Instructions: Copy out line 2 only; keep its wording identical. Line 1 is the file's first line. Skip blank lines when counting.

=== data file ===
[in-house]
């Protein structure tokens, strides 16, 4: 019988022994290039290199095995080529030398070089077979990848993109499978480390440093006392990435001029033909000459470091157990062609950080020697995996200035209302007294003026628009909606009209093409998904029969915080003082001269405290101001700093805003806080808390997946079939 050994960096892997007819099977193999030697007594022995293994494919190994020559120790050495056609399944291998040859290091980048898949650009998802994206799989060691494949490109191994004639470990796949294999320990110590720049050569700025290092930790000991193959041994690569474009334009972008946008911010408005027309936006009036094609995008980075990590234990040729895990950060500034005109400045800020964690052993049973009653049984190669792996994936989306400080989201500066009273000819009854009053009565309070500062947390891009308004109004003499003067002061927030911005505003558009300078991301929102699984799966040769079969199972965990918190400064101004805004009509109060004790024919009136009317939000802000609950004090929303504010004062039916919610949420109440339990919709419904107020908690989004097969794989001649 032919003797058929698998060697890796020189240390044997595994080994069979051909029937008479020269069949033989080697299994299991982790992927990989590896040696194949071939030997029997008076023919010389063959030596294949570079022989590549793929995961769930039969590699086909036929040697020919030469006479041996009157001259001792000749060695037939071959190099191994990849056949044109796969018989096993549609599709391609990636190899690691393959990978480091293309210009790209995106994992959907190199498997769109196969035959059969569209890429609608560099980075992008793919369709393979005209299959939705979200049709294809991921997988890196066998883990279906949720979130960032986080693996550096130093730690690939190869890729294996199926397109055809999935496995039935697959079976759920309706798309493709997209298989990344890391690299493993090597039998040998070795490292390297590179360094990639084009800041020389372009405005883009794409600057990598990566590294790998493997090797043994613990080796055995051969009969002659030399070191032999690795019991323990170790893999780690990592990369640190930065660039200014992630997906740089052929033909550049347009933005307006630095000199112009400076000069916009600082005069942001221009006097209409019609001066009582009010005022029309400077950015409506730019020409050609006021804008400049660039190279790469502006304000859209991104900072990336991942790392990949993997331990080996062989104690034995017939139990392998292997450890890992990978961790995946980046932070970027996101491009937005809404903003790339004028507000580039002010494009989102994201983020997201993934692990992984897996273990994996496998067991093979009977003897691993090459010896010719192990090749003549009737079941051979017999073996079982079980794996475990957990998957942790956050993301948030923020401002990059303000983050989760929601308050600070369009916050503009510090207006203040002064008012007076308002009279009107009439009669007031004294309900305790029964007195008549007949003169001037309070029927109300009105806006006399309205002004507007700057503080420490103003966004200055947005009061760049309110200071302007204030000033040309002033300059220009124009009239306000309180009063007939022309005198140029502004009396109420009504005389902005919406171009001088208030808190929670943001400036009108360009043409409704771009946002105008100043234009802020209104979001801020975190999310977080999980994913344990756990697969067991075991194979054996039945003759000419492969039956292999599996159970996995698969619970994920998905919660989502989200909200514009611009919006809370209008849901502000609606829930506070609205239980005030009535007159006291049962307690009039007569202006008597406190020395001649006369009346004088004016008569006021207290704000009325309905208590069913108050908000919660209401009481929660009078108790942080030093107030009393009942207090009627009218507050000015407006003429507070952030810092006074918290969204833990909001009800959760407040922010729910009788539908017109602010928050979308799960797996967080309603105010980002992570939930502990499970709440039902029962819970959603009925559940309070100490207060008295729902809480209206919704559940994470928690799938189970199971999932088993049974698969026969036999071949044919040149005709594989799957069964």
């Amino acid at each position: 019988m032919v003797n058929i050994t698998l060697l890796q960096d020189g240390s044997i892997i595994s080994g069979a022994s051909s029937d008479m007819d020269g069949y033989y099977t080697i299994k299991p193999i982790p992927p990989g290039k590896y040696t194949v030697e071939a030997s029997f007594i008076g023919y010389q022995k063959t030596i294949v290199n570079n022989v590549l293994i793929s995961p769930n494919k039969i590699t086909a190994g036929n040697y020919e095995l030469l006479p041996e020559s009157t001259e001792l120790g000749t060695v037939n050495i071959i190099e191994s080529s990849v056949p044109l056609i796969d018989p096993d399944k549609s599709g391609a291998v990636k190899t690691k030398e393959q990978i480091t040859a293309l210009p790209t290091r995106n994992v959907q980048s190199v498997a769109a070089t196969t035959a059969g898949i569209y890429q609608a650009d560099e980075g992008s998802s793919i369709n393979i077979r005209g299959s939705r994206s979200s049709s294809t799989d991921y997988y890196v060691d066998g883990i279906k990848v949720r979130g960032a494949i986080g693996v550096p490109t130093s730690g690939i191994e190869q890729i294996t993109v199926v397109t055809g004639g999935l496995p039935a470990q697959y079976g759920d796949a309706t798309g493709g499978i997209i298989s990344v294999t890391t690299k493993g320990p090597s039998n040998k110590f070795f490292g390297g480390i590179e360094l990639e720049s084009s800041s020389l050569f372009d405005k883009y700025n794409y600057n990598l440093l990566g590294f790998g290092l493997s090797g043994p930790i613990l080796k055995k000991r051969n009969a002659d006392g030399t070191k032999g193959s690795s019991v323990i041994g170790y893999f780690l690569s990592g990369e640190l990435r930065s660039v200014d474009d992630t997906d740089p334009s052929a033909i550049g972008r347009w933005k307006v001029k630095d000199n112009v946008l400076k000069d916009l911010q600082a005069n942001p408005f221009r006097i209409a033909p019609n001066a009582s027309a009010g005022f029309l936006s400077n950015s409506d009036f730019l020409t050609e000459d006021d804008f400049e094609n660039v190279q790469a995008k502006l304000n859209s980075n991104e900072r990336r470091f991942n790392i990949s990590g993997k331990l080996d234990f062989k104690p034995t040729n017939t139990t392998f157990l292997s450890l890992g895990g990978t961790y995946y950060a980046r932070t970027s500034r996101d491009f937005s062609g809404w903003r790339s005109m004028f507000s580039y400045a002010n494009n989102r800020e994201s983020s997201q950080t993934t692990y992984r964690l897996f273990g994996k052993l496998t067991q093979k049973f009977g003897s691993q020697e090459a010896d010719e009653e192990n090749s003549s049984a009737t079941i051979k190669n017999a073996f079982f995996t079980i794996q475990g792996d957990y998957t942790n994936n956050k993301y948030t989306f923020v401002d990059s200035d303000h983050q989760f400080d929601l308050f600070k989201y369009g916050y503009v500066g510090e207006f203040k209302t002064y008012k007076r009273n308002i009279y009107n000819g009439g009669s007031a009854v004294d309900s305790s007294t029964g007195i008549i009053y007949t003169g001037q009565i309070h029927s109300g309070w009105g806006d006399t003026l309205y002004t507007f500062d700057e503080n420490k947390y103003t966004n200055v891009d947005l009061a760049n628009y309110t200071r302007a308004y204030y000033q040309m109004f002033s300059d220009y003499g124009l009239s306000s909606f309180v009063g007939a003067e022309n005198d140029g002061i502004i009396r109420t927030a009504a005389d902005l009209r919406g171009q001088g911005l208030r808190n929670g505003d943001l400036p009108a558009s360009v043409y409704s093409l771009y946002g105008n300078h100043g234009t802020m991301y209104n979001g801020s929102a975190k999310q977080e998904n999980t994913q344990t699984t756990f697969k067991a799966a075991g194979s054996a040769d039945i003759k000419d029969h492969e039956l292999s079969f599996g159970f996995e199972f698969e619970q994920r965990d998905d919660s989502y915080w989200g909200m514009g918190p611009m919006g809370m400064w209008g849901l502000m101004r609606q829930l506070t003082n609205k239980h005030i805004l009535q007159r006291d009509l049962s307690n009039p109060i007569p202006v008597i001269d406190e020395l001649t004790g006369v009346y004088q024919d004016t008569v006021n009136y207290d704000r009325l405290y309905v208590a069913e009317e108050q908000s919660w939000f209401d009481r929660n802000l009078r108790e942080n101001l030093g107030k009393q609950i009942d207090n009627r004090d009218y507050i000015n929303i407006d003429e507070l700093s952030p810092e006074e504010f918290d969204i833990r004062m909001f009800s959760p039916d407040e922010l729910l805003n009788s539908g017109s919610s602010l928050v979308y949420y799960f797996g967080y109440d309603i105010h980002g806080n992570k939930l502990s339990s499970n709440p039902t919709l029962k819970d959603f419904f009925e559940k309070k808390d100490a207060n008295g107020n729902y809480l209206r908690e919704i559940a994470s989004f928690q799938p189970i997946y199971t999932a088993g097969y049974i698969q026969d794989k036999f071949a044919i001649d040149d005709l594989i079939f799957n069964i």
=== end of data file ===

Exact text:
């Protein structure tokens, strides 16, 4: 019988022994290039290199095995080529030398070089077979990848993109499978480390440093006392990435001029033909000459470091157990062609950080020697995996200035209302007294003026628009909606009209093409998904029969915080003082001269405290101001700093805003806080808390997946079939 050994960096892997007819099977193999030697007594022995293994494919190994020559120790050495056609399944291998040859290091980048898949650009998802994206799989060691494949490109191994004639470990796949294999320990110590720049050569700025290092930790000991193959041994690569474009334009972008946008911010408005027309936006009036094609995008980075990590234990040729895990950060500034005109400045800020964690052993049973009653049984190669792996994936989306400080989201500066009273000819009854009053009565309070500062947390891009308004109004003499003067002061927030911005505003558009300078991301929102699984799966040769079969199972965990918190400064101004805004009509109060004790024919009136009317939000802000609950004090929303504010004062039916919610949420109440339990919709419904107020908690989004097969794989001649 032919003797058929698998060697890796020189240390044997595994080994069979051909029937008479020269069949033989080697299994299991982790992927990989590896040696194949071939030997029997008076023919010389063959030596294949570079022989590549793929995961769930039969590699086909036929040697020919030469006479041996009157001259001792000749060695037939071959190099191994990849056949044109796969018989096993549609599709391609990636190899690691393959990978480091293309210009790209995106994992959907190199498997769109196969035959059969569209890429609608560099980075992008793919369709393979005209299959939705979200049709294809991921997988890196066998883990279906949720979130960032986080693996550096130093730690690939190869890729294996199926397109055809999935496995039935697959079976759920309706798309493709997209298989990344890391690299493993090597039998040998070795490292390297590179360094990639084009800041020389372009405005883009794409600057990598990566590294790998493997090797043994613990080796055995051969009969002659030399070191032999690795019991323990170790893999780690990592990369640190930065660039200014992630997906740089052929033909550049347009933005307006630095000199112009400076000069916009600082005069942001221009006097209409019609001066009582009010005022029309400077950015409506730019020409050609006021804008400049660039190279790469502006304000859209991104900072990336991942790392990949993997331990080996062989104690034995017939139990392998292997450890890992990978961790995946980046932070970027996101491009937005809404903003790339004028507000580039002010494009989102994201983020997201993934692990992984897996273990994996496998067991093979009977003897691993090459010896010719192990090749003549009737079941051979017999073996079982079980794996475990957990998957942790956050993301948030923020401002990059303000983050989760929601308050600070369009916050503009510090207006203040002064008012007076308002009279009107009439009669007031004294309900305790029964007195008549007949003169001037309070029927109300009105806006006399309205002004507007700057503080420490103003966004200055947005009061760049309110200071302007204030000033040309002033300059220009124009009239306000309180009063007939022309005198140029502004009396109420009504005389902005919406171009001088208030808190929670943001400036009108360009043409409704771009946002105008100043234009802020209104979001801020975190999310977080999980994913344990756990697969067991075991194979054996039945003759000419492969039956292999599996159970996995698969619970994920998905919660989502989200909200514009611009919006809370209008849901502000609606829930506070609205239980005030009535007159006291049962307690009039007569202006008597406190020395001649006369009346004088004016008569006021207290704000009325309905208590069913108050908000919660209401009481929660009078108790942080030093107030009393009942207090009627009218507050000015407006003429507070952030810092006074918290969204833990909001009800959760407040922010729910009788539908017109602010928050979308799960797996967080309603105010980002992570939930502990499970709440039902029962819970959603009925559940309070100490207060008295729902809480209206919704559940994470928690799938189970199971999932088993049974698969026969036999071949044919040149005709594989799957069964």